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Pozzo’s Legacy: Giuseppe Castiglione and His Contributions to Sacred Spaces in Beijing

Tue, June 23, 11:05am to 1:00pm, North Building, Floor: 9th Floor, N904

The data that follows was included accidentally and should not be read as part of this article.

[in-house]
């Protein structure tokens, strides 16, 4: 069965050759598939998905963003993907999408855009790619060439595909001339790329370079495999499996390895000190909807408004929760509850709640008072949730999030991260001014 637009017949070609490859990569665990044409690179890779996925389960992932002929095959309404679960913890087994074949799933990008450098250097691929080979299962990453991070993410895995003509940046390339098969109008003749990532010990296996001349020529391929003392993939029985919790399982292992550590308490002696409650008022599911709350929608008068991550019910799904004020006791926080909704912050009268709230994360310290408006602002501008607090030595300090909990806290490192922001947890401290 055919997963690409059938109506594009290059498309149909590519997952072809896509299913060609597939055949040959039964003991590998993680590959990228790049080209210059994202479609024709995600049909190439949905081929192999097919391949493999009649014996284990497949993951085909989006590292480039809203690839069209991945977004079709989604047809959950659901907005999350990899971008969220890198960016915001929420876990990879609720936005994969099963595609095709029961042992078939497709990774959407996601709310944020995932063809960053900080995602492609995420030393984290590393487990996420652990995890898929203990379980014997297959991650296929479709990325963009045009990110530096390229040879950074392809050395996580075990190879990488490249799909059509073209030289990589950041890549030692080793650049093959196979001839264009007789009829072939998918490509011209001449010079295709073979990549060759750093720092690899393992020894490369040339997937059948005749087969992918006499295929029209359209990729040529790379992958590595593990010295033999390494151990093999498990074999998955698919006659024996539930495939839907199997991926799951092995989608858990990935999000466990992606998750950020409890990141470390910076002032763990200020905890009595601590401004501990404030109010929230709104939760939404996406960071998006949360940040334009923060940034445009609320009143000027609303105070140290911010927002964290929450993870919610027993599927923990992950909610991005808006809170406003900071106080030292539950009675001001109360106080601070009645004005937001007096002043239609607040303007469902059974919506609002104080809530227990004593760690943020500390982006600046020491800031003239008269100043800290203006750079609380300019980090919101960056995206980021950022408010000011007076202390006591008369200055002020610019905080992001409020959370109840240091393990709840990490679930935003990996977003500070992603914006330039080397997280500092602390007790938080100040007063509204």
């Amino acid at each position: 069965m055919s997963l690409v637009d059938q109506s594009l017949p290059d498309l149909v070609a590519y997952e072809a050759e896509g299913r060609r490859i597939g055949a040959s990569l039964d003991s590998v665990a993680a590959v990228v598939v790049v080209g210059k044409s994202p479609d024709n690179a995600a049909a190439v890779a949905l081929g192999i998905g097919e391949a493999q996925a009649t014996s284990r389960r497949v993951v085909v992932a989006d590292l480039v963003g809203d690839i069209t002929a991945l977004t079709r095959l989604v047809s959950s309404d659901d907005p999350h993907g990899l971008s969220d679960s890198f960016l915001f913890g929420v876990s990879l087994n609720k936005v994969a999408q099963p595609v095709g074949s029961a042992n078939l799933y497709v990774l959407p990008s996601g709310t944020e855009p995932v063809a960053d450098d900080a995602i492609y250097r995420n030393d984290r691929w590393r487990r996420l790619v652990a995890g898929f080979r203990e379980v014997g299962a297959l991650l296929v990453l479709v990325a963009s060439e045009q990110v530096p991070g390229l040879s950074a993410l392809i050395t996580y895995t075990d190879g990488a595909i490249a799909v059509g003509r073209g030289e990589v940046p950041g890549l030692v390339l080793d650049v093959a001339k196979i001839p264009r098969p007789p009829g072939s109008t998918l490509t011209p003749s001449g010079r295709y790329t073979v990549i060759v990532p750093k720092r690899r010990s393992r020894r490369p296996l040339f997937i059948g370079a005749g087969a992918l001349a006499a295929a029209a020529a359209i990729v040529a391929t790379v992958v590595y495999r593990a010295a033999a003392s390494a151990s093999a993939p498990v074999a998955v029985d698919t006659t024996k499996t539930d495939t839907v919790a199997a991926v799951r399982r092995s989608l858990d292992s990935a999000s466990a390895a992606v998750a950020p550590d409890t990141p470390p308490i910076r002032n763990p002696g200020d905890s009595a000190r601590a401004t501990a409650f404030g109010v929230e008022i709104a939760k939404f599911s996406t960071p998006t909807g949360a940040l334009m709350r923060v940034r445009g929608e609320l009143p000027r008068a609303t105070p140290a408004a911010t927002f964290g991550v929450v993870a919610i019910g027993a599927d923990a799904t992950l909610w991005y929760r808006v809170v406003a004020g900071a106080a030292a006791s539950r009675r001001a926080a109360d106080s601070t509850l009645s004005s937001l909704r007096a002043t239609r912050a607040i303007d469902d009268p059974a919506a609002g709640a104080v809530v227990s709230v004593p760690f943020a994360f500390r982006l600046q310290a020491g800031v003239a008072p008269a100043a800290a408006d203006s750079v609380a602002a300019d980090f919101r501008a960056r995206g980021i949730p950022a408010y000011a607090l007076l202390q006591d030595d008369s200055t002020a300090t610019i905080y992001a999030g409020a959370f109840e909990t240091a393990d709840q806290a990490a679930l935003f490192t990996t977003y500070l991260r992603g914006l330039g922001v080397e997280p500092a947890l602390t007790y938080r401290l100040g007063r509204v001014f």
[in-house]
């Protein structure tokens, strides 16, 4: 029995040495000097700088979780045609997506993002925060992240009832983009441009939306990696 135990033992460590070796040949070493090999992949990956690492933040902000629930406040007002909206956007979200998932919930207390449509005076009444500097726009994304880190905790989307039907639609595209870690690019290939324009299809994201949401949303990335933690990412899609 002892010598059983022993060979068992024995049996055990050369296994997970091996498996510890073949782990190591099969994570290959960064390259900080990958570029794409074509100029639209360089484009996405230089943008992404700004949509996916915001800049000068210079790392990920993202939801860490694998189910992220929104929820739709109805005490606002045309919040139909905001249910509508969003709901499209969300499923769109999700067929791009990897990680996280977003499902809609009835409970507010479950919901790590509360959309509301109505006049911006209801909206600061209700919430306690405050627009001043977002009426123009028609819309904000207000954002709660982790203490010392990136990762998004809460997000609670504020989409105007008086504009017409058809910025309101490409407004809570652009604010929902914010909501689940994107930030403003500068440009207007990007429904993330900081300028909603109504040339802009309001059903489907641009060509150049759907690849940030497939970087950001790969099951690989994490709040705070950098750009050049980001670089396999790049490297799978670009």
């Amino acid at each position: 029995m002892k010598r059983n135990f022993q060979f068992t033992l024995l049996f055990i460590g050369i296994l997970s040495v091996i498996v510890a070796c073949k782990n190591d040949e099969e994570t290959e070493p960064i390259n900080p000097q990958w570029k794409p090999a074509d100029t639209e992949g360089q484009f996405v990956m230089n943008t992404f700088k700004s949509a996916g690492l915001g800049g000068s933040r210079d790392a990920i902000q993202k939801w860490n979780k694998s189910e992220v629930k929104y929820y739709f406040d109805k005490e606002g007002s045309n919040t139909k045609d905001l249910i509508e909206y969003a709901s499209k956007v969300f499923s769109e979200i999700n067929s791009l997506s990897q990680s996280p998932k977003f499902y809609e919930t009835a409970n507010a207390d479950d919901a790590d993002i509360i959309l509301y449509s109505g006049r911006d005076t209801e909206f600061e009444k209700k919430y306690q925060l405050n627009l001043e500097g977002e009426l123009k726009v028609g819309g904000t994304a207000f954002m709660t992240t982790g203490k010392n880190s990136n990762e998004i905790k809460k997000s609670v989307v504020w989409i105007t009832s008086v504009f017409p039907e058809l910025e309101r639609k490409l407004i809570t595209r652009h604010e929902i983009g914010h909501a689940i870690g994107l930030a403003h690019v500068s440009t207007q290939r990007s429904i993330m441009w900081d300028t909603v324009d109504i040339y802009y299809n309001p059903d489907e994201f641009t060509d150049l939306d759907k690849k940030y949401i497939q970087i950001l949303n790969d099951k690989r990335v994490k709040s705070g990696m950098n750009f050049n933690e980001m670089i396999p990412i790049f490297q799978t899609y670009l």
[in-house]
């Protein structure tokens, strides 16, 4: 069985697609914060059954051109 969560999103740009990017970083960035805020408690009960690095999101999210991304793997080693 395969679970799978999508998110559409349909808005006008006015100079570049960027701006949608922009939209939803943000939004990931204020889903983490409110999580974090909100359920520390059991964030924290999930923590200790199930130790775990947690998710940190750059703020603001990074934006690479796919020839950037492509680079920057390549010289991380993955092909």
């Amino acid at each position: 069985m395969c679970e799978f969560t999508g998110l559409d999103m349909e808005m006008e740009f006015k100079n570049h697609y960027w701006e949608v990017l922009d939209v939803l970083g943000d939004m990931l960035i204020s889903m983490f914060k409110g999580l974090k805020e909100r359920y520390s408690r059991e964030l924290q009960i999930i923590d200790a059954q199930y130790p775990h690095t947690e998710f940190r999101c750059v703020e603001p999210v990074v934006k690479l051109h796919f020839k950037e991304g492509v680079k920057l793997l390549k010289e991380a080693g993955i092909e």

Giuseppe Castiglione was a key figure among those who passionately engaged themselves in the transfer of European techniques and sciences to the Qing court. As witnessed by a number of Korean and Chinese visitors to Beijing, his major contributions include three life-size illusionistic paintings (one depicts a dog in a crouched position; the other two show European cityscapes), church interior decorations such as altars, false domes, frescoes, sacred images as well as two battle scenes representing Constantine the Great. As a matter of fact, these works that occurred in a religious context to a certain extent stimulated a radical aesthetic change that instantly distinguished the eighteenth century works of Qianlong’s court from all previous works. Based on newly discovered materials, this paper aims to conceptualize the processual aspect of integrating Western perspective and the genre of quadratura that emerged in a Baroque religious context into broader practices of Qing (secular) court painters and discusses Castiglione’s role as an intermediary. To achieve this conceptualization, I will first use Korean travel notes to reconstruct Castiglione’s early career and activities before his service at the court; second, I will pay attention to the interactive process between the Chinese version of Pozzo’s treatise and the illusionistic paintings flourishing at the court workshops in which Castiglione and his Chinese pupils (among them the brothers of the Wang family) were involved; in conclusion, I will argue that the Jesuit sacred spaces of Beijing were among the most significant places for Sino-European visual experimentation outside Qianlong’s court.